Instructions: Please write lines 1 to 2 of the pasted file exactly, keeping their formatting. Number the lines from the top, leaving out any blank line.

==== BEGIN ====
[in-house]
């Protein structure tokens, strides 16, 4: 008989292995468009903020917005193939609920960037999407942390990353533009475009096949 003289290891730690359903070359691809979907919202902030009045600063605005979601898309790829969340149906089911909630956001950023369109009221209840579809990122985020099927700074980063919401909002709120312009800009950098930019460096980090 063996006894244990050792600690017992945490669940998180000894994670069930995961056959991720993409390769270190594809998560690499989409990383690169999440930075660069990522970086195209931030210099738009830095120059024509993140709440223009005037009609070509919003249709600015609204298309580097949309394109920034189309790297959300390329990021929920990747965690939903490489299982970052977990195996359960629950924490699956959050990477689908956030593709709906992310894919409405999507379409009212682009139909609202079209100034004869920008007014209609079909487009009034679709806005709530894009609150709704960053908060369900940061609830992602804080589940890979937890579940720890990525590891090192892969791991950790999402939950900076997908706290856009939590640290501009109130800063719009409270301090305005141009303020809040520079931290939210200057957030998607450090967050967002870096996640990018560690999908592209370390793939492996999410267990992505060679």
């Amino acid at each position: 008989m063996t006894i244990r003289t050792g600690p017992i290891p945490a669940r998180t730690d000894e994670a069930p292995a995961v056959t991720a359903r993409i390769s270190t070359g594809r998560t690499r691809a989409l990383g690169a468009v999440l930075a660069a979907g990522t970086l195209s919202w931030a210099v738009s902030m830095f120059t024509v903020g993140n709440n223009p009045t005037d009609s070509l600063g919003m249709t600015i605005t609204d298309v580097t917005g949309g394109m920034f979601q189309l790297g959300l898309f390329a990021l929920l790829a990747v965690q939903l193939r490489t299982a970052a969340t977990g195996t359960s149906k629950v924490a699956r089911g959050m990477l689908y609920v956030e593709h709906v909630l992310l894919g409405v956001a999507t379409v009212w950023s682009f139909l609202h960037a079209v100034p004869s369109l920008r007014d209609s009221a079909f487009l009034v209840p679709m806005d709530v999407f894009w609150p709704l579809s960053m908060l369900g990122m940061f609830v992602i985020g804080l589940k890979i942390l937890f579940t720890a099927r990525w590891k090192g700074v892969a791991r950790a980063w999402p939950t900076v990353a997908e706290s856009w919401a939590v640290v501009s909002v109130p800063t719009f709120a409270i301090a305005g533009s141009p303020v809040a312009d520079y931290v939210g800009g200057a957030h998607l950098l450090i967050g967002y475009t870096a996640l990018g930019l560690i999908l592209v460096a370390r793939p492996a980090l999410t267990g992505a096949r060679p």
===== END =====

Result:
[in-house]
């Protein structure tokens, strides 16, 4: 008989292995468009903020917005193939609920960037999407942390990353533009475009096949 003289290891730690359903070359691809979907919202902030009045600063605005979601898309790829969340149906089911909630956001950023369109009221209840579809990122985020099927700074980063919401909002709120312009800009950098930019460096980090 063996006894244990050792600690017992945490669940998180000894994670069930995961056959991720993409390769270190594809998560690499989409990383690169999440930075660069990522970086195209931030210099738009830095120059024509993140709440223009005037009609070509919003249709600015609204298309580097949309394109920034189309790297959300390329990021929920990747965690939903490489299982970052977990195996359960629950924490699956959050990477689908956030593709709906992310894919409405999507379409009212682009139909609202079209100034004869920008007014209609079909487009009034679709806005709530894009609150709704960053908060369900940061609830992602804080589940890979937890579940720890990525590891090192892969791991950790999402939950900076997908706290856009939590640290501009109130800063719009409270301090305005141009303020809040520079931290939210200057957030998607450090967050967002870096996640990018560690999908592209370390793939492996999410267990992505060679």